That is, until this morning. I’m 30 now, with my own children and a loving, honest husband. I have a beautiful house, two dogs and a career as a social worker trying to make a difference for kids who had it bad like me. I’m happy, I’m steady, and I’m content. So when I got a voicemail from my mother informing me she had been paroled and that she wished to speak, decided to let her say her peace.
Since the kids were home from school I went out into our shed in the backyard to return my mother’s call. The shed was the children’s domain and they used it to play in the summer. I sat on my old toy chest which was currently being used as tea party table and dialed the number she had left me.
“Hello, mother. How are you?”
“Oh Laura, thank you for speaking to me. I know you have your own life now and a family. I would love to meet them someday! I just wanted to tell you how sorry I am. For everything.”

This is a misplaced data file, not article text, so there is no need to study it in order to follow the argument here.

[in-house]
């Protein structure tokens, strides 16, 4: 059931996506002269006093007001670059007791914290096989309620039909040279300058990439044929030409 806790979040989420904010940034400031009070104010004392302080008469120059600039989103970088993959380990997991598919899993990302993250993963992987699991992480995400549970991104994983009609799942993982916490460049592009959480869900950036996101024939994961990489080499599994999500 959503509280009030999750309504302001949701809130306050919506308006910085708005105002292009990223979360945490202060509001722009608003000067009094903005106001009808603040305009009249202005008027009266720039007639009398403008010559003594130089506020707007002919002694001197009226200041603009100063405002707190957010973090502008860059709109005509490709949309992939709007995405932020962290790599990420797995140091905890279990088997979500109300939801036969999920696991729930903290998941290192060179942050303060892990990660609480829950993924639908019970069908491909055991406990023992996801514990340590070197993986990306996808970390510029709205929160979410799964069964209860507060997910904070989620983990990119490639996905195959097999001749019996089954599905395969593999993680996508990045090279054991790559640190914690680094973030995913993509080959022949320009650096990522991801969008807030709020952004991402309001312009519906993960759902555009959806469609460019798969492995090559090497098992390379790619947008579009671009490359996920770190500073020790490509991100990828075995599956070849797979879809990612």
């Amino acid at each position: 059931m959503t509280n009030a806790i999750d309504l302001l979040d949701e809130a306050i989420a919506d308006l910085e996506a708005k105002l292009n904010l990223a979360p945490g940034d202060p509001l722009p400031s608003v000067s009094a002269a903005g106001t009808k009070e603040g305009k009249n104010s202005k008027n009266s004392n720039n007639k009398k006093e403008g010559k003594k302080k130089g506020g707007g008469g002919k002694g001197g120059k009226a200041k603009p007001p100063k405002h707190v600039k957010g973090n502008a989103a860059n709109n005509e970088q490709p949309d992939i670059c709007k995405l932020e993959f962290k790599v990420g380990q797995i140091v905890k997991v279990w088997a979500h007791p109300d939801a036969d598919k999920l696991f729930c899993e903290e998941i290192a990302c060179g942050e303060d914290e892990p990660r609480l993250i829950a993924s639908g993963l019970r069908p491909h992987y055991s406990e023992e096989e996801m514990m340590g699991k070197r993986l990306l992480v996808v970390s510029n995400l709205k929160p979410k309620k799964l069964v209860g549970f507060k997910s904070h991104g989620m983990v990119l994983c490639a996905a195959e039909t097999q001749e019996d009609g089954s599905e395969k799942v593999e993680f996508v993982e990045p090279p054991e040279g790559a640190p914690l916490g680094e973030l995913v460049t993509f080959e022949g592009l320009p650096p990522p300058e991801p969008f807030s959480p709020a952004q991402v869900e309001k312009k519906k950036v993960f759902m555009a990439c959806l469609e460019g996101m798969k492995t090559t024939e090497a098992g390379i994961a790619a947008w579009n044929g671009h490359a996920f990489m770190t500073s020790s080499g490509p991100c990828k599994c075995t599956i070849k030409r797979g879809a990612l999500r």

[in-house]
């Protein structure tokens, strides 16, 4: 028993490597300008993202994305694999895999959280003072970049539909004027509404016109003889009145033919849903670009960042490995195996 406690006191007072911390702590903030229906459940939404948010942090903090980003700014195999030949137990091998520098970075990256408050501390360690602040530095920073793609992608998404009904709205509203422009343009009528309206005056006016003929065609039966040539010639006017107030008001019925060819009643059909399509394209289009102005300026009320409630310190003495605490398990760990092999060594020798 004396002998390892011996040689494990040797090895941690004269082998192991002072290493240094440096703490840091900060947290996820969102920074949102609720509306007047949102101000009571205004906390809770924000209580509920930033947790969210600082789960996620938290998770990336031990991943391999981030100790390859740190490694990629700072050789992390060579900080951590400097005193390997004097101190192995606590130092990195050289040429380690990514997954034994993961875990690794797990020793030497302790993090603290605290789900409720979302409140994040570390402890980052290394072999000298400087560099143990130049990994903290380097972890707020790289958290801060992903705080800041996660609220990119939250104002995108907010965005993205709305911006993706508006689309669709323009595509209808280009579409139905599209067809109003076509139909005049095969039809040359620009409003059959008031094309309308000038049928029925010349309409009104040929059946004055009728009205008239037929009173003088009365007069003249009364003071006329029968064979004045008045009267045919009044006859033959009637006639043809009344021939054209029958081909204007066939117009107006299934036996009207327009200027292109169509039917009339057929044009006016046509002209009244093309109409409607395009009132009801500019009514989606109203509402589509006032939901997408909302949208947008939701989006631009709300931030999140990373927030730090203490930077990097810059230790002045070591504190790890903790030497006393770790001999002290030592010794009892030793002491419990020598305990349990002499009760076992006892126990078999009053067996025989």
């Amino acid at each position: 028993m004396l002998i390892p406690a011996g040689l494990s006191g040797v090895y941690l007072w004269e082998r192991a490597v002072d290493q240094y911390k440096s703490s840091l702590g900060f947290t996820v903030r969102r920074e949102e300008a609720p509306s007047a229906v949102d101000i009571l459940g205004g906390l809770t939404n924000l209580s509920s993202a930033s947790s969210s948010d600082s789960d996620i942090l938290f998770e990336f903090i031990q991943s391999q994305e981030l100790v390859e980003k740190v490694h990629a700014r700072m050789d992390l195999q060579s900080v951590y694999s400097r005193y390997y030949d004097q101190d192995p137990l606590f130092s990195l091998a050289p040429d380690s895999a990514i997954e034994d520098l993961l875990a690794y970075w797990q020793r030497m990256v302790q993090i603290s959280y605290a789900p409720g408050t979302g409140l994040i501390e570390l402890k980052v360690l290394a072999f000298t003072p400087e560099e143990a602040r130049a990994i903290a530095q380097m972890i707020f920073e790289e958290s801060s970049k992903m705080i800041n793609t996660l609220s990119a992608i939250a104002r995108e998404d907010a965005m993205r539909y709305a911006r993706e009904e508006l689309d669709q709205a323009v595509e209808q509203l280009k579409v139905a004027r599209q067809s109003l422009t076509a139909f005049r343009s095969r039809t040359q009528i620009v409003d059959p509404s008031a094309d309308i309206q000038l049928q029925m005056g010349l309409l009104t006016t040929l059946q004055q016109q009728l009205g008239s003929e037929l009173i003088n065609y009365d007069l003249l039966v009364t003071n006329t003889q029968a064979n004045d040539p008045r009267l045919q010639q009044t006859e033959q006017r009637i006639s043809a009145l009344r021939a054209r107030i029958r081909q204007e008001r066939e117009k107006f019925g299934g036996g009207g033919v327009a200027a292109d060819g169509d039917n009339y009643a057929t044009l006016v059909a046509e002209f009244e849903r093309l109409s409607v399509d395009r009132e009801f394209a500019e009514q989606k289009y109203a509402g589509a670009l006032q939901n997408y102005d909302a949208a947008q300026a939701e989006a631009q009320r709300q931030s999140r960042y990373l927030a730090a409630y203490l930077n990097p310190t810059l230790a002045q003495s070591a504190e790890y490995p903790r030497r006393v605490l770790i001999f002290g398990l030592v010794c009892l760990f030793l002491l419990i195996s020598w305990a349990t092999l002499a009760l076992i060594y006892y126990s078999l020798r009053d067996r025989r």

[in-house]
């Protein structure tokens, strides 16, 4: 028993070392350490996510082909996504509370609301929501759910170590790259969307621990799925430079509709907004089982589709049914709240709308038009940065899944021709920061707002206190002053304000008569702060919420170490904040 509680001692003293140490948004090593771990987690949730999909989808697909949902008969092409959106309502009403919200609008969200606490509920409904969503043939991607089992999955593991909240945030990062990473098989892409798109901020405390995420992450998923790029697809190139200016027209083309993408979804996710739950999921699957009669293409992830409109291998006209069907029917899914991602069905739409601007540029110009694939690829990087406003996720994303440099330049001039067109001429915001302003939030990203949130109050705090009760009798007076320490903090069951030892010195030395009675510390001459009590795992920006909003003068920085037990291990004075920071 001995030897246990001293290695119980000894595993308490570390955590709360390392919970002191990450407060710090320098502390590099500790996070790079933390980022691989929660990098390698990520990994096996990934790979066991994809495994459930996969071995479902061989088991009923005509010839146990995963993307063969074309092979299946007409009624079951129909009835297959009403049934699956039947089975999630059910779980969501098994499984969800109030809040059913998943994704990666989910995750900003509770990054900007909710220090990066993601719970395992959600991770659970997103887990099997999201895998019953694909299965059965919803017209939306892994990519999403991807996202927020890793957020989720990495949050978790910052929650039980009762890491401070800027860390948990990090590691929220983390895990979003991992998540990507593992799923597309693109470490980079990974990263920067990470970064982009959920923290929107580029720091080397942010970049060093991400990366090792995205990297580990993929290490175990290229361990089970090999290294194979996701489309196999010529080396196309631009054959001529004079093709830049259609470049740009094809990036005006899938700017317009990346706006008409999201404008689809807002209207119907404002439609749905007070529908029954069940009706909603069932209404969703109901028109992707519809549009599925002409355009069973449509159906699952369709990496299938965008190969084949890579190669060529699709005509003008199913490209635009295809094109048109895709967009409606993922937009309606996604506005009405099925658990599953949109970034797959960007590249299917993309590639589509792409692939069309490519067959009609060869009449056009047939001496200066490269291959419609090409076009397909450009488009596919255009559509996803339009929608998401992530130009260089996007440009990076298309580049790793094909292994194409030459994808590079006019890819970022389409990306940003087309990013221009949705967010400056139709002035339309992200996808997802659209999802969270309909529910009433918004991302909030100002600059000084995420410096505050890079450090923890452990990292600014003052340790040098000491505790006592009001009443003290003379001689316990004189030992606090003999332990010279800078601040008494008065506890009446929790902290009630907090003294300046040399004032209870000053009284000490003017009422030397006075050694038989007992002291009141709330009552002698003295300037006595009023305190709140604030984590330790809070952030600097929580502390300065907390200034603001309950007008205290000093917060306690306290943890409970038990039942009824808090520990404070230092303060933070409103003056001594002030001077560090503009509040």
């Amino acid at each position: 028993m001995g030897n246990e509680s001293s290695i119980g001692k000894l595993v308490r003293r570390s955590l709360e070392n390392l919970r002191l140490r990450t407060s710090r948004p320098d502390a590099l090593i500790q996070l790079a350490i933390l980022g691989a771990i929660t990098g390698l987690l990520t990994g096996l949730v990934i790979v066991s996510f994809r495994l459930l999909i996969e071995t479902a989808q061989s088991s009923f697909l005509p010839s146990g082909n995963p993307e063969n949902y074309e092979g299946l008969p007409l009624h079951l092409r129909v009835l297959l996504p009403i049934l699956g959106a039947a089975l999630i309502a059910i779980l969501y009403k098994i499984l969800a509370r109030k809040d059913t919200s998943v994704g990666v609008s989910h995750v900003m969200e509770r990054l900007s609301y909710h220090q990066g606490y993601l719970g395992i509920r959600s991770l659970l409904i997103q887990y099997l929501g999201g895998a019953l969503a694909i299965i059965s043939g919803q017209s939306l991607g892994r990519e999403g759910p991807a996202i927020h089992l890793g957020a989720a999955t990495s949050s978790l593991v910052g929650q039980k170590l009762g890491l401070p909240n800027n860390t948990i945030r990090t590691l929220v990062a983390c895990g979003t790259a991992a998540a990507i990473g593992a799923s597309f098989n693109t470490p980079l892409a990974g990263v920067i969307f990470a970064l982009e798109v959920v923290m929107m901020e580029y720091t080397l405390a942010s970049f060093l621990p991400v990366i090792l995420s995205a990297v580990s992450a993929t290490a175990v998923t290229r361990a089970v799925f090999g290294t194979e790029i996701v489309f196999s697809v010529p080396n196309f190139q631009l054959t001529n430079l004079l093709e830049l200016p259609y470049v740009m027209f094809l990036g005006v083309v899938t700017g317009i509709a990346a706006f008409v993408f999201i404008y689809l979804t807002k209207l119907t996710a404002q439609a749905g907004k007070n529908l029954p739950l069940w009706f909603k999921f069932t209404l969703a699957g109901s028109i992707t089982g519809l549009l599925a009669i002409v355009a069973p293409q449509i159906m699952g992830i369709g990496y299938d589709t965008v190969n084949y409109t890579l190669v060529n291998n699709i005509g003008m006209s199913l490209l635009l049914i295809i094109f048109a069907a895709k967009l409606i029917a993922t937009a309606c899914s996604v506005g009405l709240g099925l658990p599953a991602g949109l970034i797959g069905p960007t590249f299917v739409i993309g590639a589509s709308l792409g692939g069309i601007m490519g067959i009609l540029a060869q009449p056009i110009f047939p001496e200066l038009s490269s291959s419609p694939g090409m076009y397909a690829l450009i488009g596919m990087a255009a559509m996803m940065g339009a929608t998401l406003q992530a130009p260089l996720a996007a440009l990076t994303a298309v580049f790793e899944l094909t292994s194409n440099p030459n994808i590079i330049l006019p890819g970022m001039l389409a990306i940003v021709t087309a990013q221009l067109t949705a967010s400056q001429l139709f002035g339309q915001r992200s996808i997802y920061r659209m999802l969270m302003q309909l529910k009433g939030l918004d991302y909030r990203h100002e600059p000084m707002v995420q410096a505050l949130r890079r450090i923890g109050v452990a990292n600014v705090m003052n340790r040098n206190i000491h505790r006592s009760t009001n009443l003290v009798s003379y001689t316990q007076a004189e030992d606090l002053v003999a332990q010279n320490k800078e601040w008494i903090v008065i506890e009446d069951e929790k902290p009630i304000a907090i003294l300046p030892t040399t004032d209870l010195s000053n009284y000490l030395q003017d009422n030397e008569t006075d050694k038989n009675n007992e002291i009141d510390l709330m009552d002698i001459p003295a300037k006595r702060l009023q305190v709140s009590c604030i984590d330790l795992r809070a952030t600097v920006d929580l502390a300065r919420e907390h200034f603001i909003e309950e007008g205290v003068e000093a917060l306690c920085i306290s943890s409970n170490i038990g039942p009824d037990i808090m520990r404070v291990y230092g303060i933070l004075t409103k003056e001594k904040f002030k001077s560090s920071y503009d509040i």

“Mother, you are not meeting my kids – ever. And since you called me, I am going to say what I have needed to say for years. The opium, the heroin, they destroyed you. And the worst of it is that you almost took me down with you. I was five. That was no home for a child. Honestly, I’m surprised it took you so long to get caught.”
“Laura, I know how it seems, but I honestly know nothing! Look, it hardly matters and I do understand why you would feel that way. Why you would hate me and not want me to meet your little ones. I learned a lot about forgiveness while I was away and just…oh Laura, I am so sorry about Betsy.”
“Betsy?” I paused, confused. “Why would you care about her?”
“I know, Laura, believe me I do. It was all my fault, the drugs, the partying. And Betsy, oh God, if I had only paid attention, if I had only known. She’s gone and it’s because of me.”
As my mother began to cry, I tapped my fingers on the toy box, impatiently. The drugs had clearly fried her brain.
“Mother,” I sighed. “Why are you talking about Betsy? And why do you even care? I know where Betsy is.” Right underneath me.
“What are you talking about, Laura? Oh God, where is she?!”
I shifted uncomfortably. “Well…Betsy’s in the trunk, where she’s always been.”
There was a beat of stunning silence.
“What do you mean your sister’s in the trunk?”
“Sister? What the hell are you talking about? Back on drugs so soon? That’s a record, even for you. Betsy is a goddamn doll. I locked her in my toy box a few days before you got arrested for possession.”